Butkovich says she hopes she could find common ground with board members with different points of view.

Chalkbeat: If you were on the board, you would likely disagree with most of the members on some key issues. How would you plan to navigate those dynamics?

Butkovich: Regardless of where we are politically or professional or privately, we all have to find common ground to work together. I don’t agree with anybody 100 percent of the time. I’m not join in to this with rose-colored glasses that we’re going to be able to wave this magic wand and sing “Kumbaya.” But I think we’ll be able to find common ground and hopefully, when we have disagreed on different issues, I will be able to see where they’re coming from and hopefully I can introduce them to my point of view.

Chalkbeat: The district has just approved a significant expansion for charter network DSST. What is your take on working with charter schools?

Butkovich: I think charter schools have a place, and in the beginning of the charter school conversation, 20-25 years ago, the strategy was not what charters are becoming now. I think they have a place, and the place is when community embraces them and it’s the community that rallies around opening a charter school in their neighborhood. But when you close a neighborhood school that has been deemed or identified as a failing school and you reopen a charter school, that’s not parent-driven. It creates conflict in the community.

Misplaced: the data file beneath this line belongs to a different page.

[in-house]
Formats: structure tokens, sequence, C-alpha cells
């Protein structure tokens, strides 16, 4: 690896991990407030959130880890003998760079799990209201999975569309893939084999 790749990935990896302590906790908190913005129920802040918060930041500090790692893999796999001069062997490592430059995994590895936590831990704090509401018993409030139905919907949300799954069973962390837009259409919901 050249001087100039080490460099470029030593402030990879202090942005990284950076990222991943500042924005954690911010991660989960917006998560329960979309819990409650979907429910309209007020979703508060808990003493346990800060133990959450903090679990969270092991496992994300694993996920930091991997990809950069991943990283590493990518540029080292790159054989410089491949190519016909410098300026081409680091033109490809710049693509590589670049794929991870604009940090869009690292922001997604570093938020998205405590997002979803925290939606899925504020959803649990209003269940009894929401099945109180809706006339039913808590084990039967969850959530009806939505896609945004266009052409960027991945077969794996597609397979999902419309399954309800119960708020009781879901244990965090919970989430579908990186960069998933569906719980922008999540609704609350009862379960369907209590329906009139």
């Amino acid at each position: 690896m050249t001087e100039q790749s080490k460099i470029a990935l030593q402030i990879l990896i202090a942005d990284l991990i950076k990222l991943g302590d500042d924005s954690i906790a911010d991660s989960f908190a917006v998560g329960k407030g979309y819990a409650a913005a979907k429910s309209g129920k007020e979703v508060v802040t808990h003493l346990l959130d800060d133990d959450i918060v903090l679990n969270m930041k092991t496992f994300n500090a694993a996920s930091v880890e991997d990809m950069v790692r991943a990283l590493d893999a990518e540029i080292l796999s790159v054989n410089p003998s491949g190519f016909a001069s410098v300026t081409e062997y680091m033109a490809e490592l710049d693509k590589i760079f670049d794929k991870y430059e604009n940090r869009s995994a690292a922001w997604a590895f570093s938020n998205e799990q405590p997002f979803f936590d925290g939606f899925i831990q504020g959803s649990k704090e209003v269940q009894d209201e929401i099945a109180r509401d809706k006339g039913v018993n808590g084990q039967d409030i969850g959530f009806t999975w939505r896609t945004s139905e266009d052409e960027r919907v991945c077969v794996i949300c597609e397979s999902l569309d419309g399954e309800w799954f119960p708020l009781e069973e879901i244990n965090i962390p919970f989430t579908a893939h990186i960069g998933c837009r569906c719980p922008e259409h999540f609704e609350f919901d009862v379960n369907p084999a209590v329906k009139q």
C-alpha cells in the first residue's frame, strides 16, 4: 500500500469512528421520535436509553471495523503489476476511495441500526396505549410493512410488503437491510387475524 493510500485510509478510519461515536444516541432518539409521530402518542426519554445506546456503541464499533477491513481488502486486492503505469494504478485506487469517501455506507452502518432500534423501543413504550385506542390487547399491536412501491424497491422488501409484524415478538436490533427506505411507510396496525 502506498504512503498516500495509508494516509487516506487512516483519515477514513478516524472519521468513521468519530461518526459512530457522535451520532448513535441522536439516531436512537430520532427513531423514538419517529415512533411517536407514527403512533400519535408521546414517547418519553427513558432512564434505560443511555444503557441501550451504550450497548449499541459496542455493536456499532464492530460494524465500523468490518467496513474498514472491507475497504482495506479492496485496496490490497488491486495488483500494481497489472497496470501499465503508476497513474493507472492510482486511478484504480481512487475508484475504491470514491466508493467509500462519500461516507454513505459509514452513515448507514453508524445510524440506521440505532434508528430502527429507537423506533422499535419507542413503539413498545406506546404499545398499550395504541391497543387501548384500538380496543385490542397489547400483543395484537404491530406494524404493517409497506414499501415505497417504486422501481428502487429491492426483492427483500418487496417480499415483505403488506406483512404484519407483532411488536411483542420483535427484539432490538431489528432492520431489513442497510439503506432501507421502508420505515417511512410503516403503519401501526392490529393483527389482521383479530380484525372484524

Let’s say Park Hill has had crime on the rise for a year. So you write a strategy about how they’re going to lower the crime rate, and they’re giving this strategy 18 months, and if at the end of 18 months the crime rate hasn’t lowered, they don’t close the police station, and nobody loses their jobs.

Kids are coming in with different abilities, characteristics, a family life. And until we address those, it doesn’t matter if it’s a charter school or a public school or a parochial school. Until we address children’s needs, and make it a priority — a top priority to instruct kids on learning life skills, it doesn’t matter if we’re going to enable them to acquire or become college or career ready. Learning is a process, so if you skip processes it doesn’t always work out.

Chalkbeat: One of DPS’s focuses this year has been equity. Can you talk a bit about that issue?

Butkovich: Let’s compare what goes on in northeast Denver to what goes on in southeast Denver. There’s a huge equity issue. Right now, they’re segregating our schools. Whether that’s be design or they don’t recognize it, it shouldn’t be happening.

I also have have issues with choice system. If you have to participate in choice that’s not a choice. So when we have families who cannot under any circumstance transport their children to another school, that’s an equity issue.